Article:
Let’s break down the three main factors that influence the profit margin.
Retention rates (RR) are the percentage of users that keep playing the game over time. They’re usually the highest when it comes to Supercasual, as the game offers more options and has a more complex design, and are the lowest for Ultracasual, where progression is minimal and achievements are almost instant.
HC games’ RR sits halfway between the two genres. Statistically speaking, a HC developer should expect their RR to drop from around 30 to 50% on day one (RRD1) to anywhere between 5 to 10% on day seven (RRD7). For optimal rates, HC developers focus on increasing their RRD1 through the onboarding process. Having good knowledge of the RR is essential for managing the next factor.
As mentioned before, in-app purchases (IAP) aren’t something to rely on for HC games. With their relatively low RR, only relatively few users are ready to spend money on a game. Likewise, Ultracasual games don’t even have IAP in their business models, while Supercasual games can usually focus more on them with their higher RR.
The most common type of IAP in HC games is the “Remove Ads” option, which lets the user pay a small sum to remove ads definitely. And for profitability, that sum should be higher than the average user ad revenue (UAR).
That’s because UAR, or in-app advertising (IAA), is the primary source of revenue for HC game developers. It accounts for more than 95% of the expected revenue. Three types of ads are involved:
- Rewarded Videos (RV), that offer the player in-game rewards for watching a video ad;
- Interstitial Ads, that usually play at natural pauses (at the “Loading Level” screen, for example.)
- Banner Ads (BN), which are pretty standard in Ultracasual games but are also found in HC and Supercasual games, even though they offer a relatively low eCPM.
RV are usually the most profitable type, which means they offer the highest Effective Cost Per Mille (eCPM). Still, developers have to keep an eye on the ads that are displayed in their apps. They should keep monitoring the frequency and types of in-game ads over time to avoid eCPM decay.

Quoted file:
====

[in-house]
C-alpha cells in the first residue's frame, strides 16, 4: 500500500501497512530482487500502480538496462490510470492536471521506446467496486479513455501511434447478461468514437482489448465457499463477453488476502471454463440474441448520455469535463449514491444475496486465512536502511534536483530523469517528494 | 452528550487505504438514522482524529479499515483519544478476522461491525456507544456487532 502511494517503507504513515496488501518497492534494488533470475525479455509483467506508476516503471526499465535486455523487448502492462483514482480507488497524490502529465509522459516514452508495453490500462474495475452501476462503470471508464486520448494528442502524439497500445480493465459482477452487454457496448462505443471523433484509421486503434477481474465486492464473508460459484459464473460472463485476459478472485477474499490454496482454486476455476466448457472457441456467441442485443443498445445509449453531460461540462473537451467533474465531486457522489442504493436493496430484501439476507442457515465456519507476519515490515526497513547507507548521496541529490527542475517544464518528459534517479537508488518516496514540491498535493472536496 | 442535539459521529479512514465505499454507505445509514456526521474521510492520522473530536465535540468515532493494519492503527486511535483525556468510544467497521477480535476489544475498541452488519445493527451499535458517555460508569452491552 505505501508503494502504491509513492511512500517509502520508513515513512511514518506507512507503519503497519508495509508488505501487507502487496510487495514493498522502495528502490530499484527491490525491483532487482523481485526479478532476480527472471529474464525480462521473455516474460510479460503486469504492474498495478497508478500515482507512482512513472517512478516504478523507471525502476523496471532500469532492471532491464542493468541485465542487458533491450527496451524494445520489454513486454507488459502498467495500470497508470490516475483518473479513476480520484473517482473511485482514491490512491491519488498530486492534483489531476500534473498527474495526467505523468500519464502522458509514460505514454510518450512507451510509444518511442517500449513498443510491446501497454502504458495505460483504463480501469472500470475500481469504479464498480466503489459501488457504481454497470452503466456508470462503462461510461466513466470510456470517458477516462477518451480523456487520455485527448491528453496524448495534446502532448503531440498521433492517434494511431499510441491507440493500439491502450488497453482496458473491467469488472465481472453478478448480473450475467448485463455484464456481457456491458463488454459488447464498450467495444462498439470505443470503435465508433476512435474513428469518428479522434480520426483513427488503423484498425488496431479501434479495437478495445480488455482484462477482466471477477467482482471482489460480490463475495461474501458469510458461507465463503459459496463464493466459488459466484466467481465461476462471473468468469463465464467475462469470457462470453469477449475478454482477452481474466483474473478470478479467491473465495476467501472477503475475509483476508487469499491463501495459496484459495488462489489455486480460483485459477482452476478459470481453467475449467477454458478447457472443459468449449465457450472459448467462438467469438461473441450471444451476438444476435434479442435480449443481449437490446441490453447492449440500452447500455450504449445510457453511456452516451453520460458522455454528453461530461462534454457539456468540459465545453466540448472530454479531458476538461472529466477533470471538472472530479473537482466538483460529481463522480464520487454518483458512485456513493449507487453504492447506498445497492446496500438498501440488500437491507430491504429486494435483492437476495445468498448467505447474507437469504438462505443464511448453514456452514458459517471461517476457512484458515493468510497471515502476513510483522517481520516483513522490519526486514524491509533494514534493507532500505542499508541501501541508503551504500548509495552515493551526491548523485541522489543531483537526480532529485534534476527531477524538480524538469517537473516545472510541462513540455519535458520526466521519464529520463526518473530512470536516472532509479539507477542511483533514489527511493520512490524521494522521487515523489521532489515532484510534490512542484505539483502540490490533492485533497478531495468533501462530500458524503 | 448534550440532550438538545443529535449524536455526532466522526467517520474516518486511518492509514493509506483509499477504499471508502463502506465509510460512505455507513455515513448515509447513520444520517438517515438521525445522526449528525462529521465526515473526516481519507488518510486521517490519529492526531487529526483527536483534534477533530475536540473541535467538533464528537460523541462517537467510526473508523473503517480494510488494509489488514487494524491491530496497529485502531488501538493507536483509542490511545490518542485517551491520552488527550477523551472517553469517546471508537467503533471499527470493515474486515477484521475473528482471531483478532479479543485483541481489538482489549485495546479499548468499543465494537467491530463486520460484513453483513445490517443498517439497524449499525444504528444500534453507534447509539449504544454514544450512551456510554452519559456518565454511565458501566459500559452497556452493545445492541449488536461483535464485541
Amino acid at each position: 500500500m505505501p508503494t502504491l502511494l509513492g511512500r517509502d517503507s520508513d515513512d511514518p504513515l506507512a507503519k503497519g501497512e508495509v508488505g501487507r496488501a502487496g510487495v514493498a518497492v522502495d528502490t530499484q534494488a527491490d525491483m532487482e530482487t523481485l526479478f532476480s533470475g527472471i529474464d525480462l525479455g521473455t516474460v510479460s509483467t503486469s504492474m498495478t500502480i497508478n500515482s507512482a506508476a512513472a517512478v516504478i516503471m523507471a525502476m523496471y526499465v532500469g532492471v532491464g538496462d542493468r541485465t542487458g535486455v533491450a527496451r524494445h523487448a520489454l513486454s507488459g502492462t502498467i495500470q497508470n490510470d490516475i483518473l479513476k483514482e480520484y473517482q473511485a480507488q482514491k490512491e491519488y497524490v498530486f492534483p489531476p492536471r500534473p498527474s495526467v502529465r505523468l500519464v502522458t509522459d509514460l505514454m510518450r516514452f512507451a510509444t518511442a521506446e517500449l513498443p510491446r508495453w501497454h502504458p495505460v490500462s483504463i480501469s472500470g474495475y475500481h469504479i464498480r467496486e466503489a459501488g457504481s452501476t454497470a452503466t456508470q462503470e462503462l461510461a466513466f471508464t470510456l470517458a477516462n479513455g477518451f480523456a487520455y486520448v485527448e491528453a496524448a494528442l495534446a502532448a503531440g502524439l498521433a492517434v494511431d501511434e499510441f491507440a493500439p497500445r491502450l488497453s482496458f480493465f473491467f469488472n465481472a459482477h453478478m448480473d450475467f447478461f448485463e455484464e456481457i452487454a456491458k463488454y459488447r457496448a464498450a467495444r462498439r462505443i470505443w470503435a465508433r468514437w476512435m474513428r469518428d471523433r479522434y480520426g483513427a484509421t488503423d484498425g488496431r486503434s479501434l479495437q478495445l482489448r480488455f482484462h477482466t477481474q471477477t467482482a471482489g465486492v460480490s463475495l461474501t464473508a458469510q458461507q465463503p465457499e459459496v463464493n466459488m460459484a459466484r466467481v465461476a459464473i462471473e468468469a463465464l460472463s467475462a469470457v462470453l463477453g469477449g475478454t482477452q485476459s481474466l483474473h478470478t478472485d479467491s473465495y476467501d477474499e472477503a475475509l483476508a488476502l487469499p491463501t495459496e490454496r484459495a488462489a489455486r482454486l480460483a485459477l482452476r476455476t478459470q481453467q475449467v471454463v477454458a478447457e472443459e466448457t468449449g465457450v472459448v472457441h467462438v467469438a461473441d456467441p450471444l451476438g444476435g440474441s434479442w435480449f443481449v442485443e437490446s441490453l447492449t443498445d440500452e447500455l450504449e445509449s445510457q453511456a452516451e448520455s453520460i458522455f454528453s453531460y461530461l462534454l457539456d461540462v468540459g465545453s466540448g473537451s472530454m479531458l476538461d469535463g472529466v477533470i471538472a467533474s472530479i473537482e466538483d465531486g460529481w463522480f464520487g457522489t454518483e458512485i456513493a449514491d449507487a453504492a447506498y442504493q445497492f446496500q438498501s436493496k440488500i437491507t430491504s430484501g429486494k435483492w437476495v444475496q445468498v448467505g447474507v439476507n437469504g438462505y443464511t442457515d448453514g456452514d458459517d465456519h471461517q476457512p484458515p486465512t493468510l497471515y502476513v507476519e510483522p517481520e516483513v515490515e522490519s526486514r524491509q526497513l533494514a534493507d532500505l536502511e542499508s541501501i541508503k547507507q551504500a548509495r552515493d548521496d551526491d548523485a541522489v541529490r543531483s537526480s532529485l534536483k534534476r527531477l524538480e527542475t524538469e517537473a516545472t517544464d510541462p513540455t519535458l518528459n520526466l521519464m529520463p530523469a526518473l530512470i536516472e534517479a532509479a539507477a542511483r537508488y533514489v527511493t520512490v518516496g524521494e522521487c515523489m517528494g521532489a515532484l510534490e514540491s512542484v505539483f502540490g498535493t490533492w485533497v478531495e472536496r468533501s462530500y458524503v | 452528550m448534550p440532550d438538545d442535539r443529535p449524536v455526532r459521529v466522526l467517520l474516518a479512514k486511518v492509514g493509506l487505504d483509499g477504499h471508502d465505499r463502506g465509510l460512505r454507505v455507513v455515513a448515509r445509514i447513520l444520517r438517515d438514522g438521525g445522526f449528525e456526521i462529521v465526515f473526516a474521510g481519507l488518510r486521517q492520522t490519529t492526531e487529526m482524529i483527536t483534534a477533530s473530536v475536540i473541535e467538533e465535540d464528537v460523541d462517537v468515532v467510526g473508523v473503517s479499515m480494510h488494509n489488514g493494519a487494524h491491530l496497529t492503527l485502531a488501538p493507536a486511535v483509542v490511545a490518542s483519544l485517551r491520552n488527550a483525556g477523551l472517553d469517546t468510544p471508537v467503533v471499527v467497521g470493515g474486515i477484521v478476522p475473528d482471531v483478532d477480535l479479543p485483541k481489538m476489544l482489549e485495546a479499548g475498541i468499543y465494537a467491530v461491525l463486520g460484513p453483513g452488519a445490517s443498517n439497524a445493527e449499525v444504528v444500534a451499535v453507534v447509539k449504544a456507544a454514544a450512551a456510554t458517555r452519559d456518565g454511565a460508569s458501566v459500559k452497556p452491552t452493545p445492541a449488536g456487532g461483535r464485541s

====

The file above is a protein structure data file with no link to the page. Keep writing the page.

The CPI is a negative value. Therefore, developers can only afford to increase their investment in marketing their game as long as the game’s LTV increases. This explains why they only develop Ultracasual games with a CPI of around 10 cents to make up for the low LTV.
Regarding Supercasual games, developers stick to a standard CPI of 0.4 to 1 dollar, but this number can go much higher in rare cases, reaching 1.5 dollars, as these games’ average LTV lies between 0.5 to 2 dollars.
As mentioned before, HC developers opt for a low CPI. Fortunately, there are many ways to lower the CPI without losing UA rates, which help maximize the profit margin.
The HC business model relies on how users interact with the game. Its attractive and accessible design is very effective in advertising, helping reach a lower CPI. In addition, the game’s satisfying and engaging mechanisms help preserve a good RR, which in its turn brings optimal revenue thanks to IAA, but also to IAP.
Homa Games usually achieves maximal monetization in action HC games thanks to RV, IAP, and a relatively high RRD7. However, we are always looking to diversify our projects and bring value to different categories of users. This is why our scope englobes many Supercasual and Ultracasual games, with various satisfying, idle, or puzzle mechanisms.